Thursday, April 5, 2012

REPOST: The Evolution of Friendship

Wrote this back in 09 on Daventry Blue




Even old friends fade away when you get seriously ill. I discovered this a while back. That moment that you tell them that you are sick and there’s a chance that you might not recover, an invisible wall begins to go up. From that day forward, you will be seen as “different from them” even after you recover. Tip-toes and egg shells. That’s the feeling.

I had some very good friends in college. The best I’d ever made. But even those friendships could not shout through the invisible wall of illness. By the time I was better (never well, but better), the distance was too great to repair most of the strained relationships. There was so much space between us. Too much had happened in our lives. We were different people who had experienced different realities.

Death and illness are the most unwelcome of things in a young person’s reality.

Every so often I will be contacted from someone I knew in high school or college via Facebook or one of the various forms of slightly annoying, cloyingly urgent messaging services. (You must answer it! You must!) The usual banter ensues: what are you up to, how’s life, etc. I try to put off saying “I had brain surgery” for as long as possible, but eventually it has to come out. You’ve no idea what an amazing bug-be-gone that is. Usually, I never hear from said friend again. It’s happened quite a few times.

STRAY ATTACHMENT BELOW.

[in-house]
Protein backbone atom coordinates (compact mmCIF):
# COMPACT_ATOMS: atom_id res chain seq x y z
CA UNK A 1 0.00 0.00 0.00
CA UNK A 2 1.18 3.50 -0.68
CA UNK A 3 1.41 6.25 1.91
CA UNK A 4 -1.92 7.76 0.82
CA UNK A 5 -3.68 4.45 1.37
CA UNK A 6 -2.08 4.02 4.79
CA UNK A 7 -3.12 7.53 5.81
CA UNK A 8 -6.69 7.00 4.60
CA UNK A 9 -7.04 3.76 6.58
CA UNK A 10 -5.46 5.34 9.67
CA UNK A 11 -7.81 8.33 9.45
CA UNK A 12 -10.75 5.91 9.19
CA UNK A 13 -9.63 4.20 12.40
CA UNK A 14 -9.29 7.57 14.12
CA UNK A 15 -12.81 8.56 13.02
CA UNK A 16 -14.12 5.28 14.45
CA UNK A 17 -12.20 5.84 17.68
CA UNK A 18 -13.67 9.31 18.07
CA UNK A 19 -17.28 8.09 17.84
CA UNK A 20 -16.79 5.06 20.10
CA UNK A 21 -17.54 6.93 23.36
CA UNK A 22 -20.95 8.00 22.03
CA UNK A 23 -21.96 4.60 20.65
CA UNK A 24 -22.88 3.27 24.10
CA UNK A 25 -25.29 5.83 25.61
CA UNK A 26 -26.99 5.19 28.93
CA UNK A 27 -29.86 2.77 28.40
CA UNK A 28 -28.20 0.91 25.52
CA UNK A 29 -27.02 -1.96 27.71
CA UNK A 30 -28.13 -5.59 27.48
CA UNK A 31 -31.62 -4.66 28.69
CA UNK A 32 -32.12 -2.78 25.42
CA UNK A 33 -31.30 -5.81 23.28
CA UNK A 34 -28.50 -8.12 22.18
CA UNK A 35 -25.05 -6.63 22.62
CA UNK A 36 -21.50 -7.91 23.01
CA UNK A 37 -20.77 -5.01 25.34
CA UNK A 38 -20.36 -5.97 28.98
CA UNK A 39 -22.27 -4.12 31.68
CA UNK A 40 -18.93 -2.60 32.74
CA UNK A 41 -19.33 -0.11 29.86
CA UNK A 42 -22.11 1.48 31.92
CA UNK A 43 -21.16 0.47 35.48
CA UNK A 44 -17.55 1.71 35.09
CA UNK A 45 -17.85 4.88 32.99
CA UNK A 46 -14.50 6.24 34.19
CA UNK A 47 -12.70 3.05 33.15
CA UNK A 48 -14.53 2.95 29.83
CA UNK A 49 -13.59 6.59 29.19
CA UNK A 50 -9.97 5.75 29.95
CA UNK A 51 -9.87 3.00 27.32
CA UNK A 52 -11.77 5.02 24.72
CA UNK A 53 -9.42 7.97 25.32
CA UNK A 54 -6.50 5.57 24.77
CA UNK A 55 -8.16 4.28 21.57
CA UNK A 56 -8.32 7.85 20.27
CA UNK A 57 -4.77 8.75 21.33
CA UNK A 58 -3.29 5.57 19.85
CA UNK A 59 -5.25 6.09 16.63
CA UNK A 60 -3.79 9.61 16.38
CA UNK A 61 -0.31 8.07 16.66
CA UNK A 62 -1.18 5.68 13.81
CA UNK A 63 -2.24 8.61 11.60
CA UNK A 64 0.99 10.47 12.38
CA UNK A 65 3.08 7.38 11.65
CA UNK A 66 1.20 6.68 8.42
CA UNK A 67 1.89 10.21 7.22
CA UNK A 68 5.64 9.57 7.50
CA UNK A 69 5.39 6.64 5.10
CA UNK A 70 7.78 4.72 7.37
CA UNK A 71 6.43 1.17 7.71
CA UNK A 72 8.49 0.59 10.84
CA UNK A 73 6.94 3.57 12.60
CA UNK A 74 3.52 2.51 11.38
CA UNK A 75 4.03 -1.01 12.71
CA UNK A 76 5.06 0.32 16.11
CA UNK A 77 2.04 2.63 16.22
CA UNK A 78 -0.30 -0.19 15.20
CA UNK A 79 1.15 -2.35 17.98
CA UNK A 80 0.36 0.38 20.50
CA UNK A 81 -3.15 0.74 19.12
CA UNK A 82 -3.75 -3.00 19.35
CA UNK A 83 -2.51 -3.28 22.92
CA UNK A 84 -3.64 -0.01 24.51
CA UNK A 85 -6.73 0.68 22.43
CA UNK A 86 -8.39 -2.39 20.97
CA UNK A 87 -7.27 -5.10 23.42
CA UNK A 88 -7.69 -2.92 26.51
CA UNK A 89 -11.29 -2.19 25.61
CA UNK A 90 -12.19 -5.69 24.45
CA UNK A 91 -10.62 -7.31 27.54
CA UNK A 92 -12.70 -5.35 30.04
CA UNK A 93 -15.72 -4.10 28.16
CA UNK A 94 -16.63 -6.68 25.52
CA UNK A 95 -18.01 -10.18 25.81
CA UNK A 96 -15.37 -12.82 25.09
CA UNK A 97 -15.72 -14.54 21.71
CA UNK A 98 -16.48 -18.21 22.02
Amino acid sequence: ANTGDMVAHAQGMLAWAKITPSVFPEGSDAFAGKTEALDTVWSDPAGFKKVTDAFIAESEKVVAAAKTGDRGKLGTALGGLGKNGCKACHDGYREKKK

Honestly, though, I can understand the need to back away from illness. I sense the awkwardness even over the internet. People’s experiences with illness echo down through the years. To see a sick friend, someone who had once been so vibrant, can’t help but resound in someone’s head “This was your father or grandmother. This could be you.”

When I had my surgery, many of my friends came to offer support. This was kind and unexpected. I hadn’t seen some of them for a couple of years. After the surgery, though, we’ve pretty much vanished from each other’s lives completely. Diverging paths. Again, it was expected.

My biggest issue in dealing with my illness had nothing to do with my past friendships, but with people I knew (family and therapists) who kept continuously telling me how I SHOULD look at things. I hold to the belief that no one has the right to tell you how you SHOULD feel about something, in fact, they have never experienced anything on the realm of you’re going through. It just doesn’t seem possible to me for most people to have the empathy to understand. If you want to give a trauma victim hope, find someone who knows where the victim is coming from. I don’t want a drop-dead gorgeous doctor telling me I should be happy to be alive. Fuck off, Mr. Perfect!

I had a doctor at the physical therapy hospital I was recuperating at in New Albany, Indiana tell me that I was a lost cause. He said this having woken me up at two in the morning, examining my legs for movement as if he were checking on livestock. I don’t know if he thought I was asleep or not, but I wanted to knock the shit out of him for his flippant remark. I also had a physical therapist at the very same hell hole tell me to not expect too much in terms of recovery. Needless to say, this dampened my spirit. But only for a bit.